›July 30, 2014 // By ECSP Staff
The time has come for us to collectively reexamine – and ultimately move past – the concept of sustainability. The continued invocation of sustainability in policy discussions ignores the emerging realities of the Anthropocene, which is creating a world characterized by extreme complexity, radical uncertainty, and unprecedented change. From a policy perspective, we must face the impossibility of even defining – let alone pursuing – a goal of “sustainability” in such a world. It’s not that sustainability is a bad idea. The question is whether the concept of sustainability is still useful as an environmental governance framework.
›July 22, 2014 // By ECSP Staff
As a boy growing up on the shores of Lake Victoria in Kenya, Harvard international development professor Calestous Juma noticed a thing or two about innovations designed to bring more food into his community. He noticed, for instance, that the fishermen were always tinkering with new ways to trap fish while his father, a carpenter, would build the traps. He also noticed that his grandmother, a peanut grower, and other farmers who grew traditional crops such as sweet potatoes, struggled with ways to increase production beyond simply planting the best quality seeds and tubers.
›July 17, 2014 // By ECSP Staff
Weather- and climate-related disasters have caused $2.4 trillion in economic losses and nearly 2 million deaths globally since 1971 according to a new report. While the losses are staggering, the report also shows that we have learned from past disasters, lessons the world will need as development continues in hazardous areas and the climate continues to change.
›June 10, 2014 // By ECSP Staff
Since the start of the Industrial Revolution some 250 years ago, the widespread use of chemical fertilizers and pesticides that began about a century and a half later and the atomic half-life of the past seven decades, humans have developed and doused land and dammed and diverted water. These practices have left a wound that continues to fester as the human population swells.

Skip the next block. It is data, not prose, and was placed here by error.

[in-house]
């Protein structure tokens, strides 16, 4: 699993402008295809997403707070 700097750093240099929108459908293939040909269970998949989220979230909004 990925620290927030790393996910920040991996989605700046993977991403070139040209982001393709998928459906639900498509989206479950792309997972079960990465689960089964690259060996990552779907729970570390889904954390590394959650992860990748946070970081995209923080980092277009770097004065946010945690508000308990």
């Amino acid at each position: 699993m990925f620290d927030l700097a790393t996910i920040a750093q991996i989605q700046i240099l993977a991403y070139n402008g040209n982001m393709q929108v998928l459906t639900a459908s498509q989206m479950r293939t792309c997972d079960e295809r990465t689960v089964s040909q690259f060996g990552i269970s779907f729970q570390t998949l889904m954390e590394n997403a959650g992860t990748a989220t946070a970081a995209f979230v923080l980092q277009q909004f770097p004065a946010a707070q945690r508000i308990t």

›May 29, 2014 // By ECSP Staff
In 2012, the government of Kenya passed a landmark policy to manage its rapid population growth. The new population policy aims to reduce the number of children a woman has over her lifetime from five in 2009 to 3 by 2030. The policy also includes targets for child mortality, maternal mortality, life expectancy, and other reproductive health measures.
›May 16, 2014 // By ECSP Staff
As the earth’s surface grows hotter and precipitation becomes more variable due to the impacts of climate change, the world is in need of solutions to more effectively store water supplies. One potential solution is deceptively simple: store water in aquifers below the ground.
›May 6, 2014 // By ECSP Staff
In a world faced with rising temperatures, increasingly severe droughts and floods, and a rapidly growing population, how can people adapt to this new way of life – and even thrive? Leading experts discussed this question in-depth during an Aspen Institute Global Health and Development Program event titled, “Building Resiliency: The Importance of Food Security and Population.” The panel took place as part of the Civil Society Policy Forum at the 2014 IMF/World Bank Spring Meetings in Washington, DC.
›April 30, 2014 // By ECSP Staff
Join the Conversation
- Underage: Addressing Reproductive Health and HIV in Married Adolescents Wednesday, July 30, 2014
- National Security and Climate Change: What Do We Need to Know? Tuesday, July 29, 2014
- World Population Day 2014: Youth Engagement and the Sustainable Development Agenda Thursday, July 10, 2014
- Fragile States, Fragile Lives: Child Marriage Amid Disaster and Conflict
- What is the evidence on the impact of research on international development?
- Ethiopia: Family Planning Finds Unexpected Advocates
- The Challenges of Climate Change: Children on the front line
- Why Pakistan Needs a Few More Good Women